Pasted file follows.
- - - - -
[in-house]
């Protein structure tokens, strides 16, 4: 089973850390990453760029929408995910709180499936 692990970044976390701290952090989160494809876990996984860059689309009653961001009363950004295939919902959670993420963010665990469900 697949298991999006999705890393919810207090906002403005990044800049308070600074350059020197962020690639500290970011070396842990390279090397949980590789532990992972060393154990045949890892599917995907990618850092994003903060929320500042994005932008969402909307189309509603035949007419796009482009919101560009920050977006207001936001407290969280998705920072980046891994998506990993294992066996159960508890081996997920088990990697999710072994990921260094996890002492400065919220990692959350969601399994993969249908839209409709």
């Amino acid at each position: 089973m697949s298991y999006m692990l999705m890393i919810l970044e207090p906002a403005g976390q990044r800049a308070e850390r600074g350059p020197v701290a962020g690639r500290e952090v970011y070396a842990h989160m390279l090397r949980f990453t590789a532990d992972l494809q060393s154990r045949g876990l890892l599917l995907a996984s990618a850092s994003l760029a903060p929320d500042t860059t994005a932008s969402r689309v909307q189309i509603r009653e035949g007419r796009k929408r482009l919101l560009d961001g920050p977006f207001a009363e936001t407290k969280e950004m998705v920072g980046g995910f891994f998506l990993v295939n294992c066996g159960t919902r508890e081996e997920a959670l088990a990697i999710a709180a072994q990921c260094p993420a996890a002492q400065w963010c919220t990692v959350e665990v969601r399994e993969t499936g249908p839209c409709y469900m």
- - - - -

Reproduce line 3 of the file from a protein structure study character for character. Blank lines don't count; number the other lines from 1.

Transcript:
């Amino acid at each position: 089973m697949s298991y999006m692990l999705m890393i919810l970044e207090p906002a403005g976390q990044r800049a308070e850390r600074g350059p020197v701290a962020g690639r500290e952090v970011y070396a842990h989160m390279l090397r949980f990453t590789a532990d992972l494809q060393s154990r045949g876990l890892l599917l995907a996984s990618a850092s994003l760029a903060p929320d500042t860059t994005a932008s969402r689309v909307q189309i509603r009653e035949g007419r796009k929408r482009l919101l560009d961001g920050p977006f207001a009363e936001t407290k969280e950004m998705v920072g980046g995910f891994f998506l990993v295939n294992c066996g159960t919902r508890e081996e997920a959670l088990a990697i999710a709180a072994q990921c260094p993420a996890a002492q400065w963010c919220t990692v959350e665990v969601r399994e993969t499936g249908p839209c409709y469900m």